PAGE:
Wednesday, September 28, 2011

Parkersburg's Boreman Wheel House

Now a popular restaurant sitting on Avery Street, the Boreman Wheel House was built for the daughter of WV's first governor, Arthur I. Boreman.  Boreman himself owned a home directly across from the Boreman Wheel House, but it was torn down in the 1970s, leaving in its place a parking lot.  Boreman, who was elected governor in 1863, died in 1896, survived by two daughters, Maud and Lorraine.

Situated to the side of the Wheel House is another building, this one having been used as a hospital during the Civil War.  It is believed that the soldiers who died at this hospital have somehow managed to find their way next door to the Wheel House, possibly tempted by another type of "spirit."  During their stay at the hospital, many soldiers became addicted to alcohol as a pain reliever...and may still be seeking that relief to this day.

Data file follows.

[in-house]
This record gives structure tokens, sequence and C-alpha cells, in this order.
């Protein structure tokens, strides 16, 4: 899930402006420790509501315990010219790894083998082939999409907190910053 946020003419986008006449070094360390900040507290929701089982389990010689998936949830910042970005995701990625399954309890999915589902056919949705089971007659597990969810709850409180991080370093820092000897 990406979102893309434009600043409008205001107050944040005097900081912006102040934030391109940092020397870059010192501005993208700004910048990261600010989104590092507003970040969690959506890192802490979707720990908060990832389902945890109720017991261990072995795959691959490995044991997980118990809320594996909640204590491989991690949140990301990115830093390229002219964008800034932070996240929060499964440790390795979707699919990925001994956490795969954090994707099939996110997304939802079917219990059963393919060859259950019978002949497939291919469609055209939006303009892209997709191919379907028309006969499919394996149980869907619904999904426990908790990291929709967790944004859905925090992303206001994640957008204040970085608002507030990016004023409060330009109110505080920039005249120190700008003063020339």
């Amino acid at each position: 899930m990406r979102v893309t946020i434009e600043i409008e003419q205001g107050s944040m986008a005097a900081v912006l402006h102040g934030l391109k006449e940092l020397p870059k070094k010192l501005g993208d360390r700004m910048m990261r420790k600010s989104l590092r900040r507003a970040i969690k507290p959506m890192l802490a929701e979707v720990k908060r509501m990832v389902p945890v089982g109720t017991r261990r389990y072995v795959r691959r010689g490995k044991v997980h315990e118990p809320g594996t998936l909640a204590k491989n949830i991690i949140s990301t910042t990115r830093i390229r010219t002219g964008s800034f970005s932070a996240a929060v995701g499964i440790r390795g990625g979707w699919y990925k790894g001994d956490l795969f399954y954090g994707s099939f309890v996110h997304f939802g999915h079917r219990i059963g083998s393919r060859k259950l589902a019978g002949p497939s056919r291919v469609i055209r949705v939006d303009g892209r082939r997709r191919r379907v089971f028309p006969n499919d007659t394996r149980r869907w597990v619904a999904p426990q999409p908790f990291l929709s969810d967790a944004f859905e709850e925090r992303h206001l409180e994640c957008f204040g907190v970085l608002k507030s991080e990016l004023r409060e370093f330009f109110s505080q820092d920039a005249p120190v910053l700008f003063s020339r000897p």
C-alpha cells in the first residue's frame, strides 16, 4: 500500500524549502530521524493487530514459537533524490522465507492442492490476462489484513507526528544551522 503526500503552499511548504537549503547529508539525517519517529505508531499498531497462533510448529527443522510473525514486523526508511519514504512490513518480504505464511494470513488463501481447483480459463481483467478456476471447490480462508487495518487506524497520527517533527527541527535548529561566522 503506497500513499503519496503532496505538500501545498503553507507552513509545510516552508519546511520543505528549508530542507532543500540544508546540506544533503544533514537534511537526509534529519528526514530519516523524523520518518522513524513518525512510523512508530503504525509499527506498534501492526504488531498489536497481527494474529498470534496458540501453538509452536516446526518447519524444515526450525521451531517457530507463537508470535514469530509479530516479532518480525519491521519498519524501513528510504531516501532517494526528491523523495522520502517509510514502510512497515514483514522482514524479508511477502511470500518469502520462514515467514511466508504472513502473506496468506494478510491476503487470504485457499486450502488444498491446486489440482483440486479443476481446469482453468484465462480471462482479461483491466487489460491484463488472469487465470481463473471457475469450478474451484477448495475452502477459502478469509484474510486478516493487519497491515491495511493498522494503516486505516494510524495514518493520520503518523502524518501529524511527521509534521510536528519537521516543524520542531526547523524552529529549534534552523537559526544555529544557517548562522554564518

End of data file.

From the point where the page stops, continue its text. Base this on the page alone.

Witnesses at the Wheel House claim that expensive wine glasses will roll out of their shelving and shatter to the floor.  Bottles of wine have even gone missing from upstairs, only to be found in the basement area.  Other reports of activity include hearing phantom voices and whispers, and phantom footsteps on the wooden floors.  Orbs are often photographed in the attic area, but the most substantial report comes from the basement once again.  Two ghost hunters conducting an investigation at the location witnessed the full bodied apparition of a light haired man standing behind the bar area.  The man spoke aloud a cheery "Hello!" before dissipating before their eyes.

This site is included on the Haunted Parkersburg Ghost Tours, which I HIGHLY recommend!

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